It was often said that the easiest part of the Arab Spring was the overthrow of the odd dictator. The more difficult part, and where many previous attempts at democratisation have failed, is the evolution of the political culture of democracy: the acceptance of a peaceful succession of power, the principle of the loyal opposition and even the patience to wait for trials at the ballot box.
Egypt, the democratic hope of the Arab world, is presently failing all these tests. It elected a president who began assuming extra-constitutional authority.
He was then overthrown in what amounted to a coup d’etat. The military has promised elections but in the run up to the polls, the leadership of the largest political party has been put behind bars and, dangerously, security forces have killed more than 150 protestors in just two days in an attempt at intimidation.
Worse may be yet to come. The Muslim Brotherhood who have been at the end of the military regime’s gun barrel, has shown no signs of backing down.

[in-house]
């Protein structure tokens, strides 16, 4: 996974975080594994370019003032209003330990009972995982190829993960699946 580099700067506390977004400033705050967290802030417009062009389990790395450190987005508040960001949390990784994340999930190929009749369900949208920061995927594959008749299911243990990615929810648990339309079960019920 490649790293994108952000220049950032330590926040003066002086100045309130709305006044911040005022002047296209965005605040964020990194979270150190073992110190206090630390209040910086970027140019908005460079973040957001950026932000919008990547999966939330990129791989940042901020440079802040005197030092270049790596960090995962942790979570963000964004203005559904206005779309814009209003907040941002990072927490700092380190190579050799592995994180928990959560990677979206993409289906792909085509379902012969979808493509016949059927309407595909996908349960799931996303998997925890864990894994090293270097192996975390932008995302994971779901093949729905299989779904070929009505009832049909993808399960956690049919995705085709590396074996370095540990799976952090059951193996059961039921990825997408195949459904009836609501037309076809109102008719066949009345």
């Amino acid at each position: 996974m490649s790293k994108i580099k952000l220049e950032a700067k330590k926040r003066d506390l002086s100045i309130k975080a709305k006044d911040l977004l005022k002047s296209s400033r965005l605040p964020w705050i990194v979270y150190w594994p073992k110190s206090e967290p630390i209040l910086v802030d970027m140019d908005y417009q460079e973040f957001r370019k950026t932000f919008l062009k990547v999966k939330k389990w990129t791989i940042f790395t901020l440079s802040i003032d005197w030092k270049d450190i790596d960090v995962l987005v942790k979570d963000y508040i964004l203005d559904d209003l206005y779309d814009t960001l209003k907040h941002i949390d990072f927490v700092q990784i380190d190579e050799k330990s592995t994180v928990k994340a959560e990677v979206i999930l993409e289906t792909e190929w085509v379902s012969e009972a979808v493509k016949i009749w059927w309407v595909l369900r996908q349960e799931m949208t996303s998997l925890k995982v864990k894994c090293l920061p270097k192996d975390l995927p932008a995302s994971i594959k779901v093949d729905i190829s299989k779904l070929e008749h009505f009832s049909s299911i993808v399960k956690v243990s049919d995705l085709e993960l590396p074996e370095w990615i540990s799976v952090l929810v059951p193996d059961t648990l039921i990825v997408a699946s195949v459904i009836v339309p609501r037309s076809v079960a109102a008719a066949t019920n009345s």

It doesn’t help that their leadership, largely behind bars, is unable to rein in the more hot-tempered among its youthful ranks. The military’s ham-handed response to the demonstrations shows how little the Arab Spring changed the Egyptian brass’ fundamental scepticism regarding democracy and dislike for the Islamicist group.
In the long run, the most damaging aspect of the past few weeks has been the open support of liberal, secular and minority groups for the military action. This is a short-sighted and dangerous attitude.
The secular and religious groups should recognise that while they differ from the Islamicists in their respective visions of Egypt, they are on the same side when it comes to the political process by which these visions are to be accomplished. By siding with the military, the liberal and secular regimes undermine the country’s still nascent mass commitment to democracy.
The Brotherhood was not without its own acts of folly. President Mohamed Morsi proved incapable of playing the role of a national leader and had a poor sense of his own flawed legitimacy.
He should have focussed on institution building rather than ideology. Unfortunately, the interim Egyptian regime is arguably following the same path but in an even bloodier and more polarising manner.
Egypt cannot have its next election early enough. The only fear is that, by then, the various political players will have discredited democracy to the point of making the election redundant.